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How To Refinish The Tub

A bathtub is one of the most important fixtures in your bathroom. It’s where you relax and unwind at the end of a long day, so it’s natural that you want to keep your tub looking its best. Unfortunately, a bathtub can become chipped and scratched or even corroded by hard water stains over time. This can make it look old and unattractive.

Refinishing your tub is an easy way to restore it to its original condition without having to spend thousands on replacing it with a new one. The process can be done relatively quickly depending on how large your tub is and won’t cost too much either. Most importantly, when you’re finished refinishing, your tub will look new again. 

There are several ways to refinish an old or damaged tub, including painting the surface with acrylic paint or applying the vinyl film directly over the existing surface. Here we go!

Tools and Materials

Painter’s tapePutty knifeRoller traySpongeTack clothDrop clothBreathing protectionAbrasive padRubber glovesBleachChemical caulk removerTub and tile caulkPaint rollersPaintbrushesEpoxy puttyPaper towelsAbrasive cleanersBathtub refinishing kitSafety goggles

Remove Old Caulk and Tub’s Hardware

Use a putty knife to remove old caulk and tub hardware. Remove anything that may block your work. Cover the faucets with paper towels and mask them off using painter’s tape. Scrape off soap scum with a razor blade and make sure you clean any dirt from your bathtub openings.

Clean Your Tub Thoroughly with Diluted Bleach and Water

Pour a pail of diluted bleach and warm water into your bathtub and let it sit for 10 minutes. Then, scrub the inner and outer surfaces with a sponge or an old rag to remove dirt and stains. Rinse the tub thoroughly afterward using clean water. Allow it to dry completely before you continue with your work.


Use a coarse 36-grit paper to sand the bathtub—sand in the direction of the grain to avoid gouging or scratching your bathtub surface. Use a vacuum cleaner to remove dust particles as you sand. After that, fill any marks in the dried fiberglass with putty and sand it.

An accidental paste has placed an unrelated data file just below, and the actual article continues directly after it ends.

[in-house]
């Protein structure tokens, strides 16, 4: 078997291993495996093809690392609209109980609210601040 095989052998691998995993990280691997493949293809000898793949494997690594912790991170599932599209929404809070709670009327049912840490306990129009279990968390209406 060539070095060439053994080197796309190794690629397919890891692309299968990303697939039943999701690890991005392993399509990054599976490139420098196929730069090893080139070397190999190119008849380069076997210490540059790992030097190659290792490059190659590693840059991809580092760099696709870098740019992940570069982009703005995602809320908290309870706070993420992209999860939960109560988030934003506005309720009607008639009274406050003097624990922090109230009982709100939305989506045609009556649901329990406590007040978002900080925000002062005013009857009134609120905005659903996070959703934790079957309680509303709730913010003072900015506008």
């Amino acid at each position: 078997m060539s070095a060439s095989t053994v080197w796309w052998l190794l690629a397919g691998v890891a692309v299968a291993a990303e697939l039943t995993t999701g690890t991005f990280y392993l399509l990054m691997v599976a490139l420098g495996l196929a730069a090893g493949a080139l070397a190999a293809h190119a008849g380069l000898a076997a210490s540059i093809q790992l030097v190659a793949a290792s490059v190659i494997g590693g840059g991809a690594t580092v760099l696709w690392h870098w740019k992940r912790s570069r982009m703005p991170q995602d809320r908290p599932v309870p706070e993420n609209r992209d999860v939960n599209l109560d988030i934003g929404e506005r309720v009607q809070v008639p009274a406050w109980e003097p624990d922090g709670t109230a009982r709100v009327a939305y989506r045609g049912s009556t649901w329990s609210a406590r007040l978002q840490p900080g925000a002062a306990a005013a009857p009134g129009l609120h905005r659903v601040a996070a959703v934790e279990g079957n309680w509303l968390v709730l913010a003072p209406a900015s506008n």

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Mask off the areas around your bathtub with paper or plastic before you proceed to the next step. You can rough up sanding by brushing the tub’s surface with a stainless steel brush. Make sure you neutralize the acid before applying the paint.

Wipe and Prime

Wipe the surface with a tack cloth and prime it with an acrylic urethane enamel primer. Give it enough time to dry before you apply your top coat. Follow the instructions on the can as to how much drying time is needed after priming. After wiping with a tack cloth, clean it with a rag to enable your acrylic urethane enamel to adhere to the surface of the porcelain.

Depending on room temperature and humidity conditions, you can apply several coats per day. Make sure you apply a bonding agent over the tub’s surface to ensure your new finish won’t peel off the old porcelain.

Mask off the Tub and any Remaining Fixtures

You’ll want to mask off the remaining fixtures, including the drain stopper and any faucets. Mask off floors and walls using drop cloths and painter’s tape. Remember that epoxy paint will be hard to remove, so make sure to guard your tub against drops and spills. Protect the tile at tub level and any fixture or faucet hardware with painter’s tape or paper.

Ventilate Your Working Space

The whole project of etching, sanding, and coating will create dust and fumes. In addition to the epoxy paint fumes, sanding can create fiberglass dust that can irritate your lungs and sinuses. Always work in a well-ventilated space, preferably outside or near an open window. Also, wear breathing protection or any respiratory equipment as recommended by the manufacturer.

Then, prep your paint included in the refinishing kit according to the manufacturer’s instructions. Many DIY refinishing kits use a two-part epoxy paint that needs to be mixed before use, so read the label carefully. 

Mixing faces is very important, so don’t play fast and loose with the directions. Then, transfer half of that mixture to a second container to save the second coat and cover it to keep it from drying out.